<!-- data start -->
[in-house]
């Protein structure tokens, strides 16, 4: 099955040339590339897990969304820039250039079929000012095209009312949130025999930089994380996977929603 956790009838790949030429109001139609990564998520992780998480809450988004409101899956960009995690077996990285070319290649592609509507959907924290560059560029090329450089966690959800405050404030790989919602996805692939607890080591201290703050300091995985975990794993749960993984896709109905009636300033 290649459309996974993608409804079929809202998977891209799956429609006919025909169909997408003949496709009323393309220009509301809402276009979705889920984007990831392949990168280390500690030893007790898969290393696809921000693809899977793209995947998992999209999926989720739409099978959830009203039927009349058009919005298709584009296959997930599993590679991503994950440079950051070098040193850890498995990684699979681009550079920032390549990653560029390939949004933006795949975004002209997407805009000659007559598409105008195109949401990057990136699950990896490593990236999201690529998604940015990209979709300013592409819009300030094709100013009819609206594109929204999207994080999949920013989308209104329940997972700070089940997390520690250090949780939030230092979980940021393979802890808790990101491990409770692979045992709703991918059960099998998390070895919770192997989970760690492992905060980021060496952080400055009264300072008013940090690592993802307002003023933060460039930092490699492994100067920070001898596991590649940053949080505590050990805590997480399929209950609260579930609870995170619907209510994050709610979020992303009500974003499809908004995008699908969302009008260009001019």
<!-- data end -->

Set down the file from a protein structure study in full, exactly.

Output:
[in-house]
């Protein structure tokens, strides 16, 4: 099955040339590339897990969304820039250039079929000012095209009312949130025999930089994380996977929603 956790009838790949030429109001139609990564998520992780998480809450988004409101899956960009995690077996990285070319290649592609509507959907924290560059560029090329450089966690959800405050404030790989919602996805692939607890080591201290703050300091995985975990794993749960993984896709109905009636300033 290649459309996974993608409804079929809202998977891209799956429609006919025909169909997408003949496709009323393309220009509301809402276009979705889920984007990831392949990168280390500690030893007790898969290393696809921000693809899977793209995947998992999209999926989720739409099978959830009203039927009349058009919005298709584009296959997930599993590679991503994950440079950051070098040193850890498995990684699979681009550079920032390549990653560029390939949004933006795949975004002209997407805009000659007559598409105008195109949401990057990136699950990896490593990236999201690529998604940015990209979709300013592409819009300030094709100013009819609206594109929204999207994080999949920013989308209104329940997972700070089940997390520690250090949780939030230092979980940021393979802890808790990101491990409770692979045992709703991918059960099998998390070895919770192997989970760690492992905060980021060496952080400055009264300072008013940090690592993802307002003023933060460039930092490699492994100067920070001898596991590649940053949080505590050990805590997480399929209950609260579930609870995170619907209510994050709610979020992303009500974003499809908004995008699908969302009008260009001019």